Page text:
“Thanks for keeping me alive, but I want more.”
I feel like one of the worst people in the world by owning these feelings. I can’t suppress them. Not speaking them feels worse. For me the clinical trial (for alectinib) that I am on requires me to complete quality of life (QOL) surveys every so-many-weeks. It is a pretty good attempt to capture how I am doing by asking questions like, “In the last week have you had diarrhea? In the last week, have you vomited? In the last week has your condition impacted your social activities?” And my favorite, “Over the last week how would you rate your quality of life?” My answer is most frequently 4 out of 7. Selecting a number, a reoccurring image pops up – my brother giving me a pin that shouts, “Hey, my life is shit but thanks for asking!” I smirk while circling the 4.
Seriously, I rate my quality of life 4 out of 7, consistently. Why do I accept that this is the way it is going to be? Is it because I have cancer? And life with cancer is supposed to be unsatisfactory? subpar? undesirable? miserable? I don’t think my care team or individuals who created my medication would jump on board and agree that I’m simply stuck in displeased land. In fact, the opposite is likely true. The community that surrounds me diligently works to ensure I am well taken care of and happy.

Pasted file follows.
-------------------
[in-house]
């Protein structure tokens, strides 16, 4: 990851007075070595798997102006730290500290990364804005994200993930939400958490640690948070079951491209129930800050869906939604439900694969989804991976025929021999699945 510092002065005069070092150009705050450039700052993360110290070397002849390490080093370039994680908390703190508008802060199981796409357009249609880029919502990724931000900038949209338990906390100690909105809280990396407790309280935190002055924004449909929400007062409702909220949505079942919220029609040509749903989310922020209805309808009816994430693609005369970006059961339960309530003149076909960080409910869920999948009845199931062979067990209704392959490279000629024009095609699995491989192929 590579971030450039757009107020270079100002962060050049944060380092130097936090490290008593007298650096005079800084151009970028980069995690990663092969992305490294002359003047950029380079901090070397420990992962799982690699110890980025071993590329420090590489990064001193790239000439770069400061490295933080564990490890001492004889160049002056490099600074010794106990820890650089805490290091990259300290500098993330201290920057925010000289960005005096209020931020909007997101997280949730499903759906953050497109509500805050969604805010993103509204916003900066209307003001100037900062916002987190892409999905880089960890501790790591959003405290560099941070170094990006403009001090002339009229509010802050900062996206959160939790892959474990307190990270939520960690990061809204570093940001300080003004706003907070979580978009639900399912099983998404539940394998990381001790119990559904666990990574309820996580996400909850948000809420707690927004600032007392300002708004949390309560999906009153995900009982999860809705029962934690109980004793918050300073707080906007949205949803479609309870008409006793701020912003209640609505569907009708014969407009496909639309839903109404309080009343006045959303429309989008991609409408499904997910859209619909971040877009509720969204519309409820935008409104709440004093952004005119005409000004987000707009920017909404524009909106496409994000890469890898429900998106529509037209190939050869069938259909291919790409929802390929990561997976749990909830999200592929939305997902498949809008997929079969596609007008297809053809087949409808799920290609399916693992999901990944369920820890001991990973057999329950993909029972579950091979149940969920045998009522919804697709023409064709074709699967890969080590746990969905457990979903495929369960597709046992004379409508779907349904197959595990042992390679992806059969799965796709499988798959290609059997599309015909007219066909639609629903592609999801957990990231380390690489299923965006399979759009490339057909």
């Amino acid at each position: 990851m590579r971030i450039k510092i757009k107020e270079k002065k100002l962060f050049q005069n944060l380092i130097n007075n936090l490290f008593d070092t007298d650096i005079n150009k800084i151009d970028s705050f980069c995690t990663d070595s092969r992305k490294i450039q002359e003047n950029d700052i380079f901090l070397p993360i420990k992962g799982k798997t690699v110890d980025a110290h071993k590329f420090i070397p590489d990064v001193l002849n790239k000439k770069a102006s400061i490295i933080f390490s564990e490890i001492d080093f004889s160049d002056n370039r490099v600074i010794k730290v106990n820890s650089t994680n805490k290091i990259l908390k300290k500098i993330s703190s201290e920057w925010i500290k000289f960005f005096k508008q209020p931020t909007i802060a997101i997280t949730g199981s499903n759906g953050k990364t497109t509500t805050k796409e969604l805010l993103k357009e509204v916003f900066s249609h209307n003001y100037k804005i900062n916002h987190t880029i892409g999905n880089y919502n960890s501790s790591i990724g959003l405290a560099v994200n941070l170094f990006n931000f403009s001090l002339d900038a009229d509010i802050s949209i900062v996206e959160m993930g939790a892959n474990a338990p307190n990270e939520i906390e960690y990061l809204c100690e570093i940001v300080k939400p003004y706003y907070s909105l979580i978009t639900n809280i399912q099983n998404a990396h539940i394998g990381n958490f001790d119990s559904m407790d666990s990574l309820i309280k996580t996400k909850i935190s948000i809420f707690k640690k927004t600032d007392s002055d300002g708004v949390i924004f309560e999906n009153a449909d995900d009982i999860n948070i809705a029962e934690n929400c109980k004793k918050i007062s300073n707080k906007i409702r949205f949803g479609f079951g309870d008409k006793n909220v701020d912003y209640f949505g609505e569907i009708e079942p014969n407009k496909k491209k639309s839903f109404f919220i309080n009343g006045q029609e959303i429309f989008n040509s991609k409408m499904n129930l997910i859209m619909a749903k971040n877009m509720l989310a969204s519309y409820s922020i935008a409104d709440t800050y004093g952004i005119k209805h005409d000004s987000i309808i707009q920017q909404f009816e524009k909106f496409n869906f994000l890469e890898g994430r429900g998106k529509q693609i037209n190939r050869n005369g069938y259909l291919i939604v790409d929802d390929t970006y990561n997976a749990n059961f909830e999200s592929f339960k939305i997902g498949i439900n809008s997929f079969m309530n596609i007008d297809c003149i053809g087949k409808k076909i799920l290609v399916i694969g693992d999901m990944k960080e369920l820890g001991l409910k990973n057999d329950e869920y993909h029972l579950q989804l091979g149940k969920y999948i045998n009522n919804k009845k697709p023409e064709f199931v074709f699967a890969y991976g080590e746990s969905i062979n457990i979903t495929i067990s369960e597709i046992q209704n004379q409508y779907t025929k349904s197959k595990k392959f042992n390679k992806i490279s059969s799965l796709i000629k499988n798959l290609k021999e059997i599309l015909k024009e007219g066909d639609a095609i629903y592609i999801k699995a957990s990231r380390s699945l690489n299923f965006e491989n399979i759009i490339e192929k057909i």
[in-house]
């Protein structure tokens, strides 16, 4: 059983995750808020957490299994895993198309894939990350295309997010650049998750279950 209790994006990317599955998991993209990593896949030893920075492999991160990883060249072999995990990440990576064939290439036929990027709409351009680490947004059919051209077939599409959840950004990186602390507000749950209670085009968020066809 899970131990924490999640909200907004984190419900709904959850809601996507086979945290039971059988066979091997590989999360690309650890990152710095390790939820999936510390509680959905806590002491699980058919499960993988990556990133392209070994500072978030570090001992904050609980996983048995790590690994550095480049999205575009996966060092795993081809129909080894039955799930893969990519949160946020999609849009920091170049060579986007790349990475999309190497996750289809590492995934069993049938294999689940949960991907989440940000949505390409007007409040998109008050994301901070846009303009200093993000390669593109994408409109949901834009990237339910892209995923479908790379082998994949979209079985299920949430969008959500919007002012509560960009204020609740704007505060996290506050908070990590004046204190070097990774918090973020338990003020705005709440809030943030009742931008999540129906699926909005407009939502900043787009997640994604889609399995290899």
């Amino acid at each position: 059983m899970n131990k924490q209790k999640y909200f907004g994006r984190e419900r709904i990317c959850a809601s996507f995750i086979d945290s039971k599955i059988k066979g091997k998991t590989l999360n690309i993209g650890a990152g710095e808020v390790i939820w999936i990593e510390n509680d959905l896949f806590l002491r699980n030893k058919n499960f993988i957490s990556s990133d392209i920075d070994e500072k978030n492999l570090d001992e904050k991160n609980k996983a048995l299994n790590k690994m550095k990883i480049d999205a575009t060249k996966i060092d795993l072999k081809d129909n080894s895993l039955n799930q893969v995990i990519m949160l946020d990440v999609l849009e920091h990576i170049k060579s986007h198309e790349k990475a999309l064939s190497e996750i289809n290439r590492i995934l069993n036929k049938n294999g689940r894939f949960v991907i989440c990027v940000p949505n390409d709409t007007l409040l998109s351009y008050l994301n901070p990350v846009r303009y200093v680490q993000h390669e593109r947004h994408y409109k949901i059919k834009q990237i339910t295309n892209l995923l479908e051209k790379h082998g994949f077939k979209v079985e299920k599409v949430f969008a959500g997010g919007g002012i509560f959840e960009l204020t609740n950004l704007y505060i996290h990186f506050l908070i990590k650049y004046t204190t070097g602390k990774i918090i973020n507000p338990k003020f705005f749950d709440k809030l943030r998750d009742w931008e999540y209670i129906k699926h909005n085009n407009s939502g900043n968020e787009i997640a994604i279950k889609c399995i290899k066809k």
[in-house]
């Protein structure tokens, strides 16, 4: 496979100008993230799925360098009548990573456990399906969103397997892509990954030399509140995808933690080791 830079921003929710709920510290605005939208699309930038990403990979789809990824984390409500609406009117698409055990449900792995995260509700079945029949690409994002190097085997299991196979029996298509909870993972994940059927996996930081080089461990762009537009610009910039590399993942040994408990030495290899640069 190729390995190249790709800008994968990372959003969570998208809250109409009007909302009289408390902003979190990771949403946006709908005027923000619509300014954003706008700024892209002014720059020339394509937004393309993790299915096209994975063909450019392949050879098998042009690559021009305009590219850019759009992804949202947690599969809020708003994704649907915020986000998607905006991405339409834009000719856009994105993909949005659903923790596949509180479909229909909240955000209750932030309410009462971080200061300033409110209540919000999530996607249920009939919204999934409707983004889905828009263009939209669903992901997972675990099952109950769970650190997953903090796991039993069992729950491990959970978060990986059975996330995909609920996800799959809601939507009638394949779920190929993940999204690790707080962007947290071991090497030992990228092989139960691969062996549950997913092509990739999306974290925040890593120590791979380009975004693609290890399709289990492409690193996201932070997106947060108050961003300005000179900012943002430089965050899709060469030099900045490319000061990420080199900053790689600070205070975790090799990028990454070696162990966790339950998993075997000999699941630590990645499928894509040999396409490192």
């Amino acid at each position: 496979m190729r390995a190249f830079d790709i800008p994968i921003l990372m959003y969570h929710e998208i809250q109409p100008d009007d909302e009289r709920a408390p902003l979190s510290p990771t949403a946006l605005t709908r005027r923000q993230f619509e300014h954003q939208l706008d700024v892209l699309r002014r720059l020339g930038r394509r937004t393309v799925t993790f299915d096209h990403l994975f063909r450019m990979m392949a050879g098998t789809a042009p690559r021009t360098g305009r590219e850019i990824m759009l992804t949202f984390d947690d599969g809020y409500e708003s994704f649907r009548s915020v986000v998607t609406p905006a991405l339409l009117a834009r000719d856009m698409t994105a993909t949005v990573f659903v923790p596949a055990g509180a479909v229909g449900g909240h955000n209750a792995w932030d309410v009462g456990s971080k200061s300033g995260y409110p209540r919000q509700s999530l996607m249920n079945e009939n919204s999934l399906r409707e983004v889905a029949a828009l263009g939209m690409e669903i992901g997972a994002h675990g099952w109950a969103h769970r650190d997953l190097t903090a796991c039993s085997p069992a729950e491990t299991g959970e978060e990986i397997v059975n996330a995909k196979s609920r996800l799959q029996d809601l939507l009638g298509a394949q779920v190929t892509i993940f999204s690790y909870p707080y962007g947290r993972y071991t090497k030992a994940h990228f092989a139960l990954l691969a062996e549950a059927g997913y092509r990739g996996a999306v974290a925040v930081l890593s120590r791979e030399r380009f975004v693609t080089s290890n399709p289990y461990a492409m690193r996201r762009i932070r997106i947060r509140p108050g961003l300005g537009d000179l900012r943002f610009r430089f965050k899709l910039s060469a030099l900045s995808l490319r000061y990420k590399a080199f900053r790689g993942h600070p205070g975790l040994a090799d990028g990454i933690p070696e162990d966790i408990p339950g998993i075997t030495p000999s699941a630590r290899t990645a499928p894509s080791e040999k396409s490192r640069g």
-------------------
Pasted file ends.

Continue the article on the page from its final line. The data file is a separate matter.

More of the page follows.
So, what’s with this low QOL? One component that seems to be not pulling their share of the weight is me.
A poor self-image plays a large part in this. I am filled with sadness looking at my unclothed body. Skin is blotchy, arms and breasts striped by stretch marks, wispy hair mostly covers my scalp, and swollen feet ache at the base of it all. Quickly I cover up in my robe. Getting dressed it dawned on me I need to put on non-pajamas – wear a necklace – whatever it takes to reset this attitude of mine.
For some people its new bath towels. For others, it is a new pillow. For me new undergarments. This drawer has not had many new comers since my diagnosis almost 6 years ago. Very sad. Not now though, I have several new soft under britches and bras that fit. Not because they are so old and stretched out, but measured to fit for my body. Now that’s what I call precision medicine.
Getting rid of the old dingy stuff is exactly what I needed. Dressing for the day I feel good about myself. Not to say I don’t have other drawers that might be hiding items that need to be set free. That will happen another day. This little change has boosted up how I rate my quality of life.